President Trump denying Speaker Pelosi military travel to visit our troops in Afghanistan, our allies in Egypt and NATO is also inappropriate.— Lindsey Graham (@LindseyGrahamSC) January 17, 2019
A White House aide told US media that the trip "would have guaranteed" that federal workers would miss their second paycheque "because [Mrs Pelosi] would not have been here to negotiate any kind of deal".
However, Mr Trump has not banned Mrs Pelosi from going - just from using military aircraft.
Later on Thursday, Melania Trump used a military plane to fly to the family's private resort in Florida ahead of the long holiday weekend, US media reported.
Fox News also reports that members of Congress who were due to join the trip were left sitting on a US Air Force bus at Capitol Hill as staff at the Capitol, State, Pentagon and White House scrambled to handle the situation.
In her own letter to Mr Trump on Wednesday, Mrs Pelosi called on him to reschedule his annual address to Congress since "the extraordinary demands presented" by the event could not be met during the shutdown.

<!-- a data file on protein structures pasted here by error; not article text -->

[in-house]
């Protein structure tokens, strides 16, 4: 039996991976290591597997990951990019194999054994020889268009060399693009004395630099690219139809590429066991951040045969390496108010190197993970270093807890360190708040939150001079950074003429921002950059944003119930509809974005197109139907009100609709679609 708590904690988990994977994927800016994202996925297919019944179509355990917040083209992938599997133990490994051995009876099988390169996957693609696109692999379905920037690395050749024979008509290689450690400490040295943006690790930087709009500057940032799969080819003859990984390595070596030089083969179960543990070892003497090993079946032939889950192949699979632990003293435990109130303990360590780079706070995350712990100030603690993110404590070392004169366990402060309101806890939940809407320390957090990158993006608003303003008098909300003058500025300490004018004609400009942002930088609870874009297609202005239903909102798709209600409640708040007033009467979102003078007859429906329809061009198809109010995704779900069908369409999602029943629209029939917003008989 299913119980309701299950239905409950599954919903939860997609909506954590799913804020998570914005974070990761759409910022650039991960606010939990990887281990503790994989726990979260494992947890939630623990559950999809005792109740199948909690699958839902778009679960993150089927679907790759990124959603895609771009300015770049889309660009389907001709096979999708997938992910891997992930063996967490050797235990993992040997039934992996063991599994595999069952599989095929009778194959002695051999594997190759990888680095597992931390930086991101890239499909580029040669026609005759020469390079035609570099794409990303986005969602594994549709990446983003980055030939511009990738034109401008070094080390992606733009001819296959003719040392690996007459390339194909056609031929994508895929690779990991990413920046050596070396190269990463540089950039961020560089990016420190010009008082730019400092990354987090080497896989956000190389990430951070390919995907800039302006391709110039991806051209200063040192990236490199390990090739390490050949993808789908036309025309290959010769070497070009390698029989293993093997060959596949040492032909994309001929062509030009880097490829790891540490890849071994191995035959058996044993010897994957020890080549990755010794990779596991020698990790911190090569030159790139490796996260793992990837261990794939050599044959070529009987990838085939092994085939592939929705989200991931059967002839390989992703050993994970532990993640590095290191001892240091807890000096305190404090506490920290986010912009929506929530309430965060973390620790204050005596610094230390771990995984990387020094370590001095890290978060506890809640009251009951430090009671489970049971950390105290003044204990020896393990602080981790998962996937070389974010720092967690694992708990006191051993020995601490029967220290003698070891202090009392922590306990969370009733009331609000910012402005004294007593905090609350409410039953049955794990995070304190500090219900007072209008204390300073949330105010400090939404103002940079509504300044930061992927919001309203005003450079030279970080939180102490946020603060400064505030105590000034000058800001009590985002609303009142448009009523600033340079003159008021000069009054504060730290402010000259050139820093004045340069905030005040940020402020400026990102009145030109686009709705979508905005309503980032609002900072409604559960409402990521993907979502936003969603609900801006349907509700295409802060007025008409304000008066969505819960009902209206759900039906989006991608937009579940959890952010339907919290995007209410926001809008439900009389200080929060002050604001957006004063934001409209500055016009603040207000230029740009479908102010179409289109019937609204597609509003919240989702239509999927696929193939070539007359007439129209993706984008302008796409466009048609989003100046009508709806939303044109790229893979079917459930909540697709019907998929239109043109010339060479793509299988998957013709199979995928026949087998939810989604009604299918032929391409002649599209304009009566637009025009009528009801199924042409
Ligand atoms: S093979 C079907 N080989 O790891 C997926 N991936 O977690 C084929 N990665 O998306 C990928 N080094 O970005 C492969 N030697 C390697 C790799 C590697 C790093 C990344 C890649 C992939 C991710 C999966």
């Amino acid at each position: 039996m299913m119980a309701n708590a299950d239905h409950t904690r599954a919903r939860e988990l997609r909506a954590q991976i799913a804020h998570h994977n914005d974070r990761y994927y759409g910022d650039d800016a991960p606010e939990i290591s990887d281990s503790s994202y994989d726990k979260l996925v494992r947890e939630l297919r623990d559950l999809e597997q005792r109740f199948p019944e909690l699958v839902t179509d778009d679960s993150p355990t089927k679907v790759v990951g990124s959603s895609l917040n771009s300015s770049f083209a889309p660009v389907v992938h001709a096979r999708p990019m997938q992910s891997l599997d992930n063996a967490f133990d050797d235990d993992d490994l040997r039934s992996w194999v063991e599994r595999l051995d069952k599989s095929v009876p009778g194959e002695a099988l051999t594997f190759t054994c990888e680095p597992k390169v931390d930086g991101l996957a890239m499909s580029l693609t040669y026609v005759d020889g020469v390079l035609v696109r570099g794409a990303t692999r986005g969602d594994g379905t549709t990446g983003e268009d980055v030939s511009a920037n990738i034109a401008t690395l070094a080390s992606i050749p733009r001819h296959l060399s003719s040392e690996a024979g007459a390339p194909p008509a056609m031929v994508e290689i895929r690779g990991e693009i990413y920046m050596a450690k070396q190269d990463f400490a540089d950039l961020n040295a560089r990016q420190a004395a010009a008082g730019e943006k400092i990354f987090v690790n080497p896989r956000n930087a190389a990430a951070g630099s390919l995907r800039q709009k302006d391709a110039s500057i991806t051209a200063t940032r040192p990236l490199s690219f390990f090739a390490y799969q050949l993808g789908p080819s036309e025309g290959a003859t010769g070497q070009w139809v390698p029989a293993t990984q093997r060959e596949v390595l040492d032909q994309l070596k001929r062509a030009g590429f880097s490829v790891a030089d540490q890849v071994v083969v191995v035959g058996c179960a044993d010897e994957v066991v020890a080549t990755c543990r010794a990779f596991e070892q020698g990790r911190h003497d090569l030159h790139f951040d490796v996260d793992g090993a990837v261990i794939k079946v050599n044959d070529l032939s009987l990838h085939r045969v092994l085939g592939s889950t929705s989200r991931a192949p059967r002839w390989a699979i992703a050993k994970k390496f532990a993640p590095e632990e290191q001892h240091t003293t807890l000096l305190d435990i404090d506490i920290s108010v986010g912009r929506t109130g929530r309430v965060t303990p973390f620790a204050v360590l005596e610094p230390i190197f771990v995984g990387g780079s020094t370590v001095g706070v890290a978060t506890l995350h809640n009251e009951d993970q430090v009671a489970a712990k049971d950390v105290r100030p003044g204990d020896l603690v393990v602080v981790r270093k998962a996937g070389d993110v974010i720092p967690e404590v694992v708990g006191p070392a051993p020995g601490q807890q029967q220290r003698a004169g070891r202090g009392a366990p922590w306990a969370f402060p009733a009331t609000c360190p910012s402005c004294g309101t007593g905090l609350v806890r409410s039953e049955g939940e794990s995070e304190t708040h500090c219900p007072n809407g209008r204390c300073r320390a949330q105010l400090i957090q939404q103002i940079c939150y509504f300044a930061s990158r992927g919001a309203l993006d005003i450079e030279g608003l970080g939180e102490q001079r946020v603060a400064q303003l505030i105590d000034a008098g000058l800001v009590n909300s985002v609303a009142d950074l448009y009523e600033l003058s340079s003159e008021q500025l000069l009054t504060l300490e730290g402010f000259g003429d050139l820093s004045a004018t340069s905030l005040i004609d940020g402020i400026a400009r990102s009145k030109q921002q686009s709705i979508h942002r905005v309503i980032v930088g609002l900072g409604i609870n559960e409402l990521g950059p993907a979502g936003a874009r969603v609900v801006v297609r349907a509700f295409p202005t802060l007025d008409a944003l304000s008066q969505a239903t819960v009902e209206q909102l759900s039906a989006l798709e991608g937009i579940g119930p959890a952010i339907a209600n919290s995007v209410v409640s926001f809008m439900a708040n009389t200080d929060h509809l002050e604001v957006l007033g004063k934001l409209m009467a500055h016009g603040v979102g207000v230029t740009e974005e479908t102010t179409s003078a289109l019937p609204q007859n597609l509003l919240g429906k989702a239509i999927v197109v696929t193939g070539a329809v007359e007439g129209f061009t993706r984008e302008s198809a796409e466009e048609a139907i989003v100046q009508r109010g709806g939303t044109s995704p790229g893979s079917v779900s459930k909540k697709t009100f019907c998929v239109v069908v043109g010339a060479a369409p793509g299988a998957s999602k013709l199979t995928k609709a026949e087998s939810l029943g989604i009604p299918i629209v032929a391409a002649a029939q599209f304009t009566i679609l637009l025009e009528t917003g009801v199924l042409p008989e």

Mr Trump has not yet directly responded to the request to move his speech, but in an email to campaign supporters, he said he was "disinvited" from his address to the American people.
The White House may not have an official response to Nancy Pelosi's State of the Union delay request, but Trump's 2020 presidential campaign is fund-raising off it. pic.twitter.com/kfWENEW1Va— Anthony Zurcher (@awzurcher) January 17, 2019
Earlier on Thursday, Ms Pelosi told reporters that the Democrats did not want security officers working unpaid.
"Maybe he thinks it's okay not to pay people who work," Ms Pelosi said. "I don't."
Democrats in the House passed another bill to re-open parts of the government, but like past attempts, it is expected to fail in the Republican-led Senate.
The new stopgap bill proposes to re-open the government through 28 February.
Senate Majority Leader Mitch McConnell has refused to take up any legislation that does not have the president's approval, and has accused Democrats of wasting time.